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Cosmetics may have to show warnings

The U.S. Food and Drug Administration is now taking a hard look at whether common cosmetics and personal care products that contain untested chemicals need to display a warning label to consumers.

FDA informed the Cosmetic, Toiletry and Fragrance Assn. that manufacturers of products with untested chemicals may have to add a warning label: “Warning—the

safety of this product has not been

determined.”

A study by the Environmental Working Group, a nonprofit research organization, hasn’t found evidence of any health impact from long-term, low-dose exposure, admitted Lauren Sucher, a spokeswoman for the EWG. However, its study found that only 18 of 7귔 common products had all their ingredients fully tested for safety. “So we’re talking about over 99 percent that have never been fully assessed for safety,” Sucher said.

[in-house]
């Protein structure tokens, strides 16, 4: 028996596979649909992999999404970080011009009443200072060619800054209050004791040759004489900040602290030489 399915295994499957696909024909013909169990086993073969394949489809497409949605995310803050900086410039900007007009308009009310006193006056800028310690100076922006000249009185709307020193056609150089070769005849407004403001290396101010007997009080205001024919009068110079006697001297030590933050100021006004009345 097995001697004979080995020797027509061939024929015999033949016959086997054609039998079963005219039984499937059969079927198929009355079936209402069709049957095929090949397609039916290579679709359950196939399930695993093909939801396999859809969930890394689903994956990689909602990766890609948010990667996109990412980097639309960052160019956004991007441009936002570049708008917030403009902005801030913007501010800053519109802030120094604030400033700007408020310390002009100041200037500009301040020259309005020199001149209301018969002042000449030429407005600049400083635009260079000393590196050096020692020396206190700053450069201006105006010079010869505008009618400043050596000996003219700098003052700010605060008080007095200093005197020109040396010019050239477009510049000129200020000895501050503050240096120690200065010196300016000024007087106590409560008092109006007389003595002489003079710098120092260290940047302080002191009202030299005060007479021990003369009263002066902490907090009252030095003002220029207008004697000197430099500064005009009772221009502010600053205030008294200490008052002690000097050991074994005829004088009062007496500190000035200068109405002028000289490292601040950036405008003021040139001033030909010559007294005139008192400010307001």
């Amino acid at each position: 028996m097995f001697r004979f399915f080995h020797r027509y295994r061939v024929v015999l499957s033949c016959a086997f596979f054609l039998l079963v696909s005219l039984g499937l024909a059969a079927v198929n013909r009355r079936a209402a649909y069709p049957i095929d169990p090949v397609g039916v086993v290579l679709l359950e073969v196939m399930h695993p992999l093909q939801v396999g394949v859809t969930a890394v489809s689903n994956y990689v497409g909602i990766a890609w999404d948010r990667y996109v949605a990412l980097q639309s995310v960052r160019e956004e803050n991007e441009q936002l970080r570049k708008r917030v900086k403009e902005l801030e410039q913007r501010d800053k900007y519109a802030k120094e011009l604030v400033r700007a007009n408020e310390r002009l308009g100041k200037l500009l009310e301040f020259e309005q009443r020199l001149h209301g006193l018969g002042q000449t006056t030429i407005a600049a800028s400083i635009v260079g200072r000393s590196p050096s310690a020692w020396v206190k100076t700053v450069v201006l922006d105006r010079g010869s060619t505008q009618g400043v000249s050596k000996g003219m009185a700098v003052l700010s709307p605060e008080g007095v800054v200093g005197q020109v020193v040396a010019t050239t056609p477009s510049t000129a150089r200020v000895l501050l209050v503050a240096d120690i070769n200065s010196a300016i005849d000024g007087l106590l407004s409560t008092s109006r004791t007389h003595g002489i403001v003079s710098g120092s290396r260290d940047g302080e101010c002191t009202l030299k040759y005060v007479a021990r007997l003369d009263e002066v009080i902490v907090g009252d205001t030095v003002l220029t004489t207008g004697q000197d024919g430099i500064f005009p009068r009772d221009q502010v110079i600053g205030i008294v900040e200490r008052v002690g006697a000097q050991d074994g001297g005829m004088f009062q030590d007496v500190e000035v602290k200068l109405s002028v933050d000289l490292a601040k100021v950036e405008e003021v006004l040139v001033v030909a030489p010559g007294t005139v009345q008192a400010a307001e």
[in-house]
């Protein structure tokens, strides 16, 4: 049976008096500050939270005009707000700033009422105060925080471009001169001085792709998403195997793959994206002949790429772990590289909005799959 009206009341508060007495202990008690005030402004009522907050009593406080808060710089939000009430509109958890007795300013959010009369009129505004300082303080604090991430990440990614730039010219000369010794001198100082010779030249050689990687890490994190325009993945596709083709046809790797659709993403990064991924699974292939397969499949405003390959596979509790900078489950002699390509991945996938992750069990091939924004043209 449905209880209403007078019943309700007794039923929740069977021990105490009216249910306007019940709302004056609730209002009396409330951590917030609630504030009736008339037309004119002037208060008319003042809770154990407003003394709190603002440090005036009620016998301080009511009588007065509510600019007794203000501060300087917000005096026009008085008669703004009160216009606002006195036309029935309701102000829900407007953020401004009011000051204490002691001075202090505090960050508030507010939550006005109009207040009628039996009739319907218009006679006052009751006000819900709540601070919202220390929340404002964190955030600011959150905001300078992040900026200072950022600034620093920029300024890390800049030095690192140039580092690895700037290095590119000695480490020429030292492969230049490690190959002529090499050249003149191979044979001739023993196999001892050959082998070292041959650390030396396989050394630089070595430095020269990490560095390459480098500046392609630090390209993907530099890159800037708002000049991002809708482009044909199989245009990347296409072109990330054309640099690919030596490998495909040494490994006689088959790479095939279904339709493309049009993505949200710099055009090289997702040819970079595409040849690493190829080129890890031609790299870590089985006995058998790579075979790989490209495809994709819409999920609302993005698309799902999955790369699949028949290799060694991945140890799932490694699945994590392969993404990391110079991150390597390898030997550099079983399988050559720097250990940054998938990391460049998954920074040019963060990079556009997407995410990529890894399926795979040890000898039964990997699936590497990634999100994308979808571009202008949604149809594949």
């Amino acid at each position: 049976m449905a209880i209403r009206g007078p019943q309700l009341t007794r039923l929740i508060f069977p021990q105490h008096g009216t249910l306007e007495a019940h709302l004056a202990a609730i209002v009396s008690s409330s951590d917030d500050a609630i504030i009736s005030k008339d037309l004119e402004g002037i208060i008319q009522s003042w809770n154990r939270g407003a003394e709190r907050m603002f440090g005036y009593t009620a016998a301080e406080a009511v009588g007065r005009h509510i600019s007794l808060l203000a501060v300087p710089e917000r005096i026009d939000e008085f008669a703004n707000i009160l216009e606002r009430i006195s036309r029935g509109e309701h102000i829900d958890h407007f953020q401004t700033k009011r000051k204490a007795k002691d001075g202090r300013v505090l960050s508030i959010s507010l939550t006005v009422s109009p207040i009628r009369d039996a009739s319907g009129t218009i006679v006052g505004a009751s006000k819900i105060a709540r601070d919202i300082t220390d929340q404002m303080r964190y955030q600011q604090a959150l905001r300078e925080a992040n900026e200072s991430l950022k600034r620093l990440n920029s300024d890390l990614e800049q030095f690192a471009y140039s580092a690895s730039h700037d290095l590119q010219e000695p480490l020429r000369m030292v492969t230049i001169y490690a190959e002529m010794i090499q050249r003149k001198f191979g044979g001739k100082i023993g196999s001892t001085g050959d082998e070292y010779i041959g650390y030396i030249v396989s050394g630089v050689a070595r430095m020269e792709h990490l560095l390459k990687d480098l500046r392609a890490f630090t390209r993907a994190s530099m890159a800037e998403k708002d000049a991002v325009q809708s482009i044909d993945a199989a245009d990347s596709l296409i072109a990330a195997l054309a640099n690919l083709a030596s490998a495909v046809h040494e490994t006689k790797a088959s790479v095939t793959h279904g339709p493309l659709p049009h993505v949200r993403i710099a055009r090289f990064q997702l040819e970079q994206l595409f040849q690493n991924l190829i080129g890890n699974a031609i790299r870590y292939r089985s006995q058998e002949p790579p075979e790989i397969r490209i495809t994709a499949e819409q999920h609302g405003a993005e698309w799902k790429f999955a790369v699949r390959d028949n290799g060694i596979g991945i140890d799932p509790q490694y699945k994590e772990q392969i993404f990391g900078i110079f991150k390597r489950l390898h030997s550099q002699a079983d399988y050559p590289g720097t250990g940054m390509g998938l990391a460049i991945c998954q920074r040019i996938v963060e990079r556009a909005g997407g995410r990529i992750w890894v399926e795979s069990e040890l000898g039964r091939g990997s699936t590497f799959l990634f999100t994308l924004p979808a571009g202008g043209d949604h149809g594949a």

“Companies often do tests of short-term acute exposure to see whether their products make eyes water or skin itch. Often, however, they’re not looking at whether they might cause cancer or birth defects that are long-term and don’t affect the profitability of their products.”

While cosmetics companies counter that there’s no federal requirement that ingredients in such products be tested for safety, federal law does require products with unassessed ingredients include an FDA warning label. Until now, FDA relied on the industry to police its products.

FDA’s letter to the CTFA was called “the first glimmer of responsibility in several decades,” by Dr. Samuel Epstein, professor emeritus of environmental and occupational health at the Chicago School of Public Health at the University of Illinois.

Products that could be candidates for warning labels include mascara, liquid hand soap, and liquid hair dye, according to the EWG. FDA declined to comment because it’s still reviewing the EWG petition.

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